Calculating Customer Lifetime Value

At its simplest the LTV formula leverages the following variables to decide the LTV score:

  • Revenue
  • Relationship duration
  • Cost to serve (promotional spend)

Starting with the length of time of the relationship and quantification of promotional spend efforts is a good place to venture into LTV calculations. 

Example LTV Formula

Customer Revenue * Duration of the Relationship – Cost = Customer Lifetime Value (LTV)

Average customer revenue per year, multiplied by the duration of the relationship in years, minus the total costs of acquiring and servicing the customer, equals the Customer Lifetime Value (LTV).

Calculating and refining LTV requires the commitment and ongoing participation of multiple disciplines including sales, marketing, finance, and IT. You should make sure you set out what you want to capture, why, and how in order to build a process that is robust and repeatable, allowing for the metric to inform decision-making.

Putting into practice

It’s important to understand that it is the essence of LTV that is most important, not the textbook approach. While the example LTV formula is as good a starting place as any to introduce LTV into your measurement plan, sometimes you have less information, or different types of data that must inform the calculation. Experiment with it, as long as you preserve the concept of returned value over time.

You may even consider an incremental approach in introducing LTV and building on the variable you use to calculate the LTV score. There are other important considerations in customer engagement that can be included, for example the influence that customer has on other stakeholders that could also be considered in the LTV calculation.

Finally, to help with adoption, consider applying agile principles including experimentation within a single team who could champion and help drive its broader adoption. There are different ways to start small to get buy-in and traction for leveraging LTV but getting it right will enable you to truly understand and make better decisions about your customers' activities across the entire customer journey.

Prioritise LTV because...

…it will act as a dowsing rod to identify and prioritise value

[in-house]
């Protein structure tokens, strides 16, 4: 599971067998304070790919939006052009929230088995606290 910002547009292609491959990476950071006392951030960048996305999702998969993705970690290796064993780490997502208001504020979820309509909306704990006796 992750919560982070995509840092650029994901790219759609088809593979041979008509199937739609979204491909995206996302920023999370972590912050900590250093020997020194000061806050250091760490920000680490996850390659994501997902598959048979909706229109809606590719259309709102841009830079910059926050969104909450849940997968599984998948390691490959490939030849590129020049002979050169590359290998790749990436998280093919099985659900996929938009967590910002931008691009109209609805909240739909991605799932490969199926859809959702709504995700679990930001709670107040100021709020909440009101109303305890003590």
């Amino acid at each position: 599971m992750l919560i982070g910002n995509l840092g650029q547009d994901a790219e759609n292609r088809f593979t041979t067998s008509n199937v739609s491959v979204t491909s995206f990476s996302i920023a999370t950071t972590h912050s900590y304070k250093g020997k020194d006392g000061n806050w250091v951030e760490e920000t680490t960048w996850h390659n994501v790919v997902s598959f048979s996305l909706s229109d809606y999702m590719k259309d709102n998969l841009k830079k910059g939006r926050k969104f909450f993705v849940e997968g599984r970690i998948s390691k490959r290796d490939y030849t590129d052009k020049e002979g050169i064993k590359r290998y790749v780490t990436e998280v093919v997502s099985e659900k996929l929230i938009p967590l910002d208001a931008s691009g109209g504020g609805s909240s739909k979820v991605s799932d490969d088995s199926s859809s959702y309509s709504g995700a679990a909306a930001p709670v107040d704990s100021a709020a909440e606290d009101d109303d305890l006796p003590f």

As the volume and complexity of customer engagement activities increases, understanding what delivers the most value is a crucial component of your strategy. Calculating and analysing LTV turns this into an easy and systematic input into planning conversations.

…it will help close the loop on your CX strategy

With growing importance placed on the delivery of superior customer experiences, organisations are rapidly seeking to solve the challenge of how they evaluate the quality of their customer outcomes and how they correlate to returned value. Build LTV into your CX metrics to close the loop on how experiences deliver value to both your customers AND your business.

…it will build sustainability into your brand planning

We’re entering a period of multi-indication products and launch-rich pipelines. Ensuring your organisation can balance the needs of these ripe fruits requires reliable ways to streamline operations and secure long-lasting value over time. The graph below shows how LTV grows over a product lifecycle – maximising this as early as possible by prioritising the right customers will deliver more, easier, longer.

Figure 2: A graph to show the customer acquisition curve of a traditional pharma product, and how LTV behaves throughout this. Most importantly here is the opportunity to improve the speed at which LTV is generated and invested in (1), and therefore shore up a solid base of customers to secure steady value in a product’s later stages (2).

For further information on Customer Lifetime Value and how it may help deliver your CX strategy please contact Caz Hanrahan, Management Consultant at PEN.